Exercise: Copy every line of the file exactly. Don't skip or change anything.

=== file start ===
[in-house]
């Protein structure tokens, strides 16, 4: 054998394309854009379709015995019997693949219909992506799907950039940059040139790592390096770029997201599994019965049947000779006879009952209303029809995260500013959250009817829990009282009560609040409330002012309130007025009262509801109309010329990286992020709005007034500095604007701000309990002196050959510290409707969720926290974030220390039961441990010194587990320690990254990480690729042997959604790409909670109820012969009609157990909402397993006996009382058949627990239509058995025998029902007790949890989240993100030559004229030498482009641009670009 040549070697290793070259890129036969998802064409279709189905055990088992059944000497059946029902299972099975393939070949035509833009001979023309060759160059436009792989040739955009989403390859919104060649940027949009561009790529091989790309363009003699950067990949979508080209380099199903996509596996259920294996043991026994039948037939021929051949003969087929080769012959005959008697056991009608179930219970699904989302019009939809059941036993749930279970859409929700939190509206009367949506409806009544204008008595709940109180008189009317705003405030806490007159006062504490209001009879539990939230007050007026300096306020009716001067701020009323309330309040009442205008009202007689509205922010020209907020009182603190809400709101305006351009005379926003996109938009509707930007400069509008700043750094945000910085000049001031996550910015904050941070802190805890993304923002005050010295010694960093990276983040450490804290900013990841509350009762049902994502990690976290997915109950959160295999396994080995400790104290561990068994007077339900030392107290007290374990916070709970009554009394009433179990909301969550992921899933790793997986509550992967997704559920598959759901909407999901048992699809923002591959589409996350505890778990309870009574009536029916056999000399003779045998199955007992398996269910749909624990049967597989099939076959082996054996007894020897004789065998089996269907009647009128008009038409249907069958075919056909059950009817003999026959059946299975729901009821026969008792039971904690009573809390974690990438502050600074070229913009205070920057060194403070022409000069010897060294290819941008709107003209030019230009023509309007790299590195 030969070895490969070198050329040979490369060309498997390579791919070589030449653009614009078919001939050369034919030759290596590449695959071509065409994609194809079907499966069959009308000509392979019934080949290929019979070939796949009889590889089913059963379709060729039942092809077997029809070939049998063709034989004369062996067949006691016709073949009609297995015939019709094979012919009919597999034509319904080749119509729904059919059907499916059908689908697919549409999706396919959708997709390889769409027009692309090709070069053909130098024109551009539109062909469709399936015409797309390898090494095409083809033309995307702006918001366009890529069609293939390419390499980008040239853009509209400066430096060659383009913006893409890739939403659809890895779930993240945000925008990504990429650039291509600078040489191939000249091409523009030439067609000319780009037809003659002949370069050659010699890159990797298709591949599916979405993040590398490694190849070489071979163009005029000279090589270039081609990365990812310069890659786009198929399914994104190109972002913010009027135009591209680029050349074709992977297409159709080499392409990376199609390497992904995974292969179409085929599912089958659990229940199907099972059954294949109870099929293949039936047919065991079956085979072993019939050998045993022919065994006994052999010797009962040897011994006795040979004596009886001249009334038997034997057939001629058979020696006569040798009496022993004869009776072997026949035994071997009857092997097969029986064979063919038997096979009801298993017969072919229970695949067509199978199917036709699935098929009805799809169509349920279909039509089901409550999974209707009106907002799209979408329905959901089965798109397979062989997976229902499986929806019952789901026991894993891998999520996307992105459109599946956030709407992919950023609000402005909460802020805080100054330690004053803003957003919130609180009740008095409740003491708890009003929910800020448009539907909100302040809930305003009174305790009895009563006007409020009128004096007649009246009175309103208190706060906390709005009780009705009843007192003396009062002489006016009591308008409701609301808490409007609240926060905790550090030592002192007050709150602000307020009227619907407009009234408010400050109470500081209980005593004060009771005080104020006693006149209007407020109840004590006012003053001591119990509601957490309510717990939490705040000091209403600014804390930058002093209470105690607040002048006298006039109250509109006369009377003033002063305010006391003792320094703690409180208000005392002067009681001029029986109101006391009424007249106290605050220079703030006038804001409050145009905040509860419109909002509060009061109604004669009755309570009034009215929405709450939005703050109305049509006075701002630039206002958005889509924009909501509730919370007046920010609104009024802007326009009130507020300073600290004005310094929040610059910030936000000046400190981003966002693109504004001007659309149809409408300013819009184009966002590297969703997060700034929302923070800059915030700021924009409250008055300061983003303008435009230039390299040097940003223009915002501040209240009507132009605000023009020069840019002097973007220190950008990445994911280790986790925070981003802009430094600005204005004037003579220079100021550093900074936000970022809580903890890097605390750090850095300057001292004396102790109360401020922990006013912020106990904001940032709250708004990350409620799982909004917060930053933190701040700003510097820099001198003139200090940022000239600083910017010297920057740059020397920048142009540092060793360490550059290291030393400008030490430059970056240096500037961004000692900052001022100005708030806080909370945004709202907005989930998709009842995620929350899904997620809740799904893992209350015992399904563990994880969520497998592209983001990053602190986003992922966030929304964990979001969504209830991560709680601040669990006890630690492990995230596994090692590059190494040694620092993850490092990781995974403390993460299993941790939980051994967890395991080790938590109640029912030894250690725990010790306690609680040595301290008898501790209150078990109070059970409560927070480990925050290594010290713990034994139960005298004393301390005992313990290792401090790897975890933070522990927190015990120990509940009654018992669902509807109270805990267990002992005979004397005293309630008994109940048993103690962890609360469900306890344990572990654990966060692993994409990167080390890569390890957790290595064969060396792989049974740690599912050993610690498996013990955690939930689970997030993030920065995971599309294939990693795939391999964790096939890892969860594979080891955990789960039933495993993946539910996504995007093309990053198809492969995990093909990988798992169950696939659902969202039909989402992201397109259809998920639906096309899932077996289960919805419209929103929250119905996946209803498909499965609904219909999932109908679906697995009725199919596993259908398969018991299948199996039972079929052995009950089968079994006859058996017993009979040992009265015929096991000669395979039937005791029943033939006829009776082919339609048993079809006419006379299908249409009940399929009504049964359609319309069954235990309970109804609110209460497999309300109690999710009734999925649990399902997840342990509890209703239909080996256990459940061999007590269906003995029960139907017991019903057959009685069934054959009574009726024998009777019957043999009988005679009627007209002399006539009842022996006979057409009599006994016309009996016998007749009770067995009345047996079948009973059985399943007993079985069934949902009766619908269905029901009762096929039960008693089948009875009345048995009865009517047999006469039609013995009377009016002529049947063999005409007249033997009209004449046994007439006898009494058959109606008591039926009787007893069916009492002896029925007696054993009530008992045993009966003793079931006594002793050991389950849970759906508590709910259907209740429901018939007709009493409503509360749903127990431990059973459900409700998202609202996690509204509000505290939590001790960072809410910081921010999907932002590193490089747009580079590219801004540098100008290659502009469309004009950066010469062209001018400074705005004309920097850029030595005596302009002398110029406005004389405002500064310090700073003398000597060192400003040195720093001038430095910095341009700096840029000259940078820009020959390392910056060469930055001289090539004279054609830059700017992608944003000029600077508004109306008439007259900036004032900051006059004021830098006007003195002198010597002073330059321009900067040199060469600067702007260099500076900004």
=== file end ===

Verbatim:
[in-house]
């Protein structure tokens, strides 16, 4: 054998394309854009379709015995019997693949219909992506799907950039940059040139790592390096770029997201599994019965049947000779006879009952209303029809995260500013959250009817829990009282009560609040409330002012309130007025009262509801109309010329990286992020709005007034500095604007701000309990002196050959510290409707969720926290974030220390039961441990010194587990320690990254990480690729042997959604790409909670109820012969009609157990909402397993006996009382058949627990239509058995025998029902007790949890989240993100030559004229030498482009641009670009 040549070697290793070259890129036969998802064409279709189905055990088992059944000497059946029902299972099975393939070949035509833009001979023309060759160059436009792989040739955009989403390859919104060649940027949009561009790529091989790309363009003699950067990949979508080209380099199903996509596996259920294996043991026994039948037939021929051949003969087929080769012959005959008697056991009608179930219970699904989302019009939809059941036993749930279970859409929700939190509206009367949506409806009544204008008595709940109180008189009317705003405030806490007159006062504490209001009879539990939230007050007026300096306020009716001067701020009323309330309040009442205008009202007689509205922010020209907020009182603190809400709101305006351009005379926003996109938009509707930007400069509008700043750094945000910085000049001031996550910015904050941070802190805890993304923002005050010295010694960093990276983040450490804290900013990841509350009762049902994502990690976290997915109950959160295999396994080995400790104290561990068994007077339900030392107290007290374990916070709970009554009394009433179990909301969550992921899933790793997986509550992967997704559920598959759901909407999901048992699809923002591959589409996350505890778990309870009574009536029916056999000399003779045998199955007992398996269910749909624990049967597989099939076959082996054996007894020897004789065998089996269907009647009128008009038409249907069958075919056909059950009817003999026959059946299975729901009821026969008792039971904690009573809390974690990438502050600074070229913009205070920057060194403070022409000069010897060294290819941008709107003209030019230009023509309007790299590195 030969070895490969070198050329040979490369060309498997390579791919070589030449653009614009078919001939050369034919030759290596590449695959071509065409994609194809079907499966069959009308000509392979019934080949290929019979070939796949009889590889089913059963379709060729039942092809077997029809070939049998063709034989004369062996067949006691016709073949009609297995015939019709094979012919009919597999034509319904080749119509729904059919059907499916059908689908697919549409999706396919959708997709390889769409027009692309090709070069053909130098024109551009539109062909469709399936015409797309390898090494095409083809033309995307702006918001366009890529069609293939390419390499980008040239853009509209400066430096060659383009913006893409890739939403659809890895779930993240945000925008990504990429650039291509600078040489191939000249091409523009030439067609000319780009037809003659002949370069050659010699890159990797298709591949599916979405993040590398490694190849070489071979163009005029000279090589270039081609990365990812310069890659786009198929399914994104190109972002913010009027135009591209680029050349074709992977297409159709080499392409990376199609390497992904995974292969179409085929599912089958659990229940199907099972059954294949109870099929293949039936047919065991079956085979072993019939050998045993022919065994006994052999010797009962040897011994006795040979004596009886001249009334038997034997057939001629058979020696006569040798009496022993004869009776072997026949035994071997009857092997097969029986064979063919038997096979009801298993017969072919229970695949067509199978199917036709699935098929009805799809169509349920279909039509089901409550999974209707009106907002799209979408329905959901089965798109397979062989997976229902499986929806019952789901026991894993891998999520996307992105459109599946956030709407992919950023609000402005909460802020805080100054330690004053803003957003919130609180009740008095409740003491708890009003929910800020448009539907909100302040809930305003009174305790009895009563006007409020009128004096007649009246009175309103208190706060906390709005009780009705009843007192003396009062002489006016009591308008409701609301808490409007609240926060905790550090030592002192007050709150602000307020009227619907407009009234408010400050109470500081209980005593004060009771005080104020006693006149209007407020109840004590006012003053001591119990509601957490309510717990939490705040000091209403600014804390930058002093209470105690607040002048006298006039109250509109006369009377003033002063305010006391003792320094703690409180208000005392002067009681001029029986109101006391009424007249106290605050220079703030006038804001409050145009905040509860419109909002509060009061109604004669009755309570009034009215929405709450939005703050109305049509006075701002630039206002958005889509924009909501509730919370007046920010609104009024802007326009009130507020300073600290004005310094929040610059910030936000000046400190981003966002693109504004001007659309149809409408300013819009184009966002590297969703997060700034929302923070800059915030700021924009409250008055300061983003303008435009230039390299040097940003223009915002501040209240009507132009605000023009020069840019002097973007220190950008990445994911280790986790925070981003802009430094600005204005004037003579220079100021550093900074936000970022809580903890890097605390750090850095300057001292004396102790109360401020922990006013912020106990904001940032709250708004990350409620799982909004917060930053933190701040700003510097820099001198003139200090940022000239600083910017010297920057740059020397920048142009540092060793360490550059290291030393400008030490430059970056240096500037961004000692900052001022100005708030806080909370945004709202907005989930998709009842995620929350899904997620809740799904893992209350015992399904563990994880969520497998592209983001990053602190986003992922966030929304964990979001969504209830991560709680601040669990006890630690492990995230596994090692590059190494040694620092993850490092990781995974403390993460299993941790939980051994967890395991080790938590109640029912030894250690725990010790306690609680040595301290008898501790209150078990109070059970409560927070480990925050290594010290713990034994139960005298004393301390005992313990290792401090790897975890933070522990927190015990120990509940009654018992669902509807109270805990267990002992005979004397005293309630008994109940048993103690962890609360469900306890344990572990654990966060692993994409990167080390890569390890957790290595064969060396792989049974740690599912050993610690498996013990955690939930689970997030993030920065995971599309294939990693795939391999964790096939890892969860594979080891955990789960039933495993993946539910996504995007093309990053198809492969995990093909990988798992169950696939659902969202039909989402992201397109259809998920639906096309899932077996289960919805419209929103929250119905996946209803498909499965609904219909999932109908679906697995009725199919596993259908398969018991299948199996039972079929052995009950089968079994006859058996017993009979040992009265015929096991000669395979039937005791029943033939006829009776082919339609048993079809006419006379299908249409009940399929009504049964359609319309069954235990309970109804609110209460497999309300109690999710009734999925649990399902997840342990509890209703239909080996256990459940061999007590269906003995029960139907017991019903057959009685069934054959009574009726024998009777019957043999009988005679009627007209002399006539009842022996006979057409009599006994016309009996016998007749009770067995009345047996079948009973059985399943007993079985069934949902009766619908269905029901009762096929039960008693089948009875009345048995009865009517047999006469039609013995009377009016002529049947063999005409007249033997009209004449046994007439006898009494058959109606008591039926009787007893069916009492002896029925007696054993009530008992045993009966003793079931006594002793050991389950849970759906508590709910259907209740429901018939007709009493409503509360749903127990431990059973459900409700998202609202996690509204509000505290939590001790960072809410910081921010999907932002590193490089747009580079590219801004540098100008290659502009469309004009950066010469062209001018400074705005004309920097850029030595005596302009002398110029406005004389405002500064310090700073003398000597060192400003040195720093001038430095910095341009700096840029000259940078820009020959390392910056060469930055001289090539004279054609830059700017992608944003000029600077508004109306008439007259900036004032900051006059004021830098006007003195002198010597002073330059321009900067040199060469600067702007260099500076900004």